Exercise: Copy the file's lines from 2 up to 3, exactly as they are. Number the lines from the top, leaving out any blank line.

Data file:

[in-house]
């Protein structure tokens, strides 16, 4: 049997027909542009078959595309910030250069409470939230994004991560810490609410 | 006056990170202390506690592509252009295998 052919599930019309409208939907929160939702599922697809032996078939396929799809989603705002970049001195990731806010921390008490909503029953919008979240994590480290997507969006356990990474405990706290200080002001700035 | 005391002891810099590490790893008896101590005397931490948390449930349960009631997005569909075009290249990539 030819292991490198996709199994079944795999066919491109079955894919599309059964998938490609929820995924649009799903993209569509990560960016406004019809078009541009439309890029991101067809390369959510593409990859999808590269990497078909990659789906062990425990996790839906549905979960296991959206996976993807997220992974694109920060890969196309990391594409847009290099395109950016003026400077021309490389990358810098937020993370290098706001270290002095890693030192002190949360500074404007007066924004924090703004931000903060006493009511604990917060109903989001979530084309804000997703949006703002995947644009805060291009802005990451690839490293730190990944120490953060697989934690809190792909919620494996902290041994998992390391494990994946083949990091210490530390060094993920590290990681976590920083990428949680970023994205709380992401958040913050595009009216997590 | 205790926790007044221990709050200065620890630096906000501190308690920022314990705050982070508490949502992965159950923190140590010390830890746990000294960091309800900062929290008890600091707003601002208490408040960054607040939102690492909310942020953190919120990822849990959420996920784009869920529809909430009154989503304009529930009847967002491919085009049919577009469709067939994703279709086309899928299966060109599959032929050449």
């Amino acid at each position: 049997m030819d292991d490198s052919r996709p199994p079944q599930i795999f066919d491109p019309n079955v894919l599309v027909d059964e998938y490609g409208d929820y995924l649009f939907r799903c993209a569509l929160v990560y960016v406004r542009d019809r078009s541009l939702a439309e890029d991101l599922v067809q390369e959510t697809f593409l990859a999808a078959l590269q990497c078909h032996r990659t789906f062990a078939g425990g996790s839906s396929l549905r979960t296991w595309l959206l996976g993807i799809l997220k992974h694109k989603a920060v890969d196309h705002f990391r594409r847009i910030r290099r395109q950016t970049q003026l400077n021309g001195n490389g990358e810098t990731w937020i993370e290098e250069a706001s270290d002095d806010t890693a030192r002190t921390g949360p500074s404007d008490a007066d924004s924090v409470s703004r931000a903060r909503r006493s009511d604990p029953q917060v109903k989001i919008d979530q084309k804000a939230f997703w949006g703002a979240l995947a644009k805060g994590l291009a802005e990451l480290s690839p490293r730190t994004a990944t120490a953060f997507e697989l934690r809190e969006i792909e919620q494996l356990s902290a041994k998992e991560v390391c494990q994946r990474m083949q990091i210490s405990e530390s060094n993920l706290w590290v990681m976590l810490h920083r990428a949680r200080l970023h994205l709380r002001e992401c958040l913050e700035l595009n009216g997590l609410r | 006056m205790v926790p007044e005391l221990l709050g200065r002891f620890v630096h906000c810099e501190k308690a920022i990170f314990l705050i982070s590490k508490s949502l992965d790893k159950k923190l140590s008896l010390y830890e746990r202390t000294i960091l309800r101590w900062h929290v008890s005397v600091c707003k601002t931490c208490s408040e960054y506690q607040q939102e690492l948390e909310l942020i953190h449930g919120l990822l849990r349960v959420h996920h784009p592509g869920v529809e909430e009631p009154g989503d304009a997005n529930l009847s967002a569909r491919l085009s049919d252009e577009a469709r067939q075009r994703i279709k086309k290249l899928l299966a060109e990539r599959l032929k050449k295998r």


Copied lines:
């Protein structure tokens, strides 16, 4: 049997027909542009078959595309910030250069409470939230994004991560810490609410 | 006056990170202390506690592509252009295998 052919599930019309409208939907929160939702599922697809032996078939396929799809989603705002970049001195990731806010921390008490909503029953919008979240994590480290997507969006356990990474405990706290200080002001700035 | 005391002891810099590490790893008896101590005397931490948390449930349960009631997005569909075009290249990539 030819292991490198996709199994079944795999066919491109079955894919599309059964998938490609929820995924649009799903993209569509990560960016406004019809078009541009439309890029991101067809390369959510593409990859999808590269990497078909990659789906062990425990996790839906549905979960296991959206996976993807997220992974694109920060890969196309990391594409847009290099395109950016003026400077021309490389990358810098937020993370290098706001270290002095890693030192002190949360500074404007007066924004924090703004931000903060006493009511604990917060109903989001979530084309804000997703949006703002995947644009805060291009802005990451690839490293730190990944120490953060697989934690809190792909919620494996902290041994998992390391494990994946083949990091210490530390060094993920590290990681976590920083990428949680970023994205709380992401958040913050595009009216997590 | 205790926790007044221990709050200065620890630096906000501190308690920022314990705050982070508490949502992965159950923190140590010390830890746990000294960091309800900062929290008890600091707003601002208490408040960054607040939102690492909310942020953190919120990822849990959420996920784009869920529809909430009154989503304009529930009847967002491919085009049919577009469709067939994703279709086309899928299966060109599959032929050449």
């Amino acid at each position: 049997m030819d292991d490198s052919r996709p199994p079944q599930i795999f066919d491109p019309n079955v894919l599309v027909d059964e998938y490609g409208d929820y995924l649009f939907r799903c993209a569509l929160v990560y960016v406004r542009d019809r078009s541009l939702a439309e890029d991101l599922v067809q390369e959510t697809f593409l990859a999808a078959l590269q990497c078909h032996r990659t789906f062990a078939g425990g996790s839906s396929l549905r979960t296991w595309l959206l996976g993807i799809l997220k992974h694109k989603a920060v890969d196309h705002f990391r594409r847009i910030r290099r395109q950016t970049q003026l400077n021309g001195n490389g990358e810098t990731w937020i993370e290098e250069a706001s270290d002095d806010t890693a030192r002190t921390g949360p500074s404007d008490a007066d924004s924090v409470s703004r931000a903060r909503r006493s009511d604990p029953q917060v109903k989001i919008d979530q084309k804000a939230f997703w949006g703002a979240l995947a644009k805060g994590l291009a802005e990451l480290s690839p490293r730190t994004a990944t120490a953060f997507e697989l934690r809190e969006i792909e919620q494996l356990s902290a041994k998992e991560v390391c494990q994946r990474m083949q990091i210490s405990e530390s060094n993920l706290w590290v990681m976590l810490h920083r990428a949680r200080l970023h994205l709380r002001e992401c958040l913050e700035l595009n009216g997590l609410r | 006056m205790v926790p007044e005391l221990l709050g200065r002891f620890v630096h906000c810099e501190k308690a920022i990170f314990l705050i982070s590490k508490s949502l992965d790893k159950k923190l140590s008896l010390y830890e746990r202390t000294i960091l309800r101590w900062h929290v008890s005397v600091c707003k601002t931490c208490s408040e960054y506690q607040q939102e690492l948390e909310l942020i953190h449930g919120l990822l849990r349960v959420h996920h784009p592509g869920v529809e909430e009631p009154g989503d304009a997005n529930l009847s967002a569909r491919l085009s049919d252009e577009a469709r067939q075009r994703i279709k086309k290249l899928l299966a060109e990539r599959l032929k050449k295998r």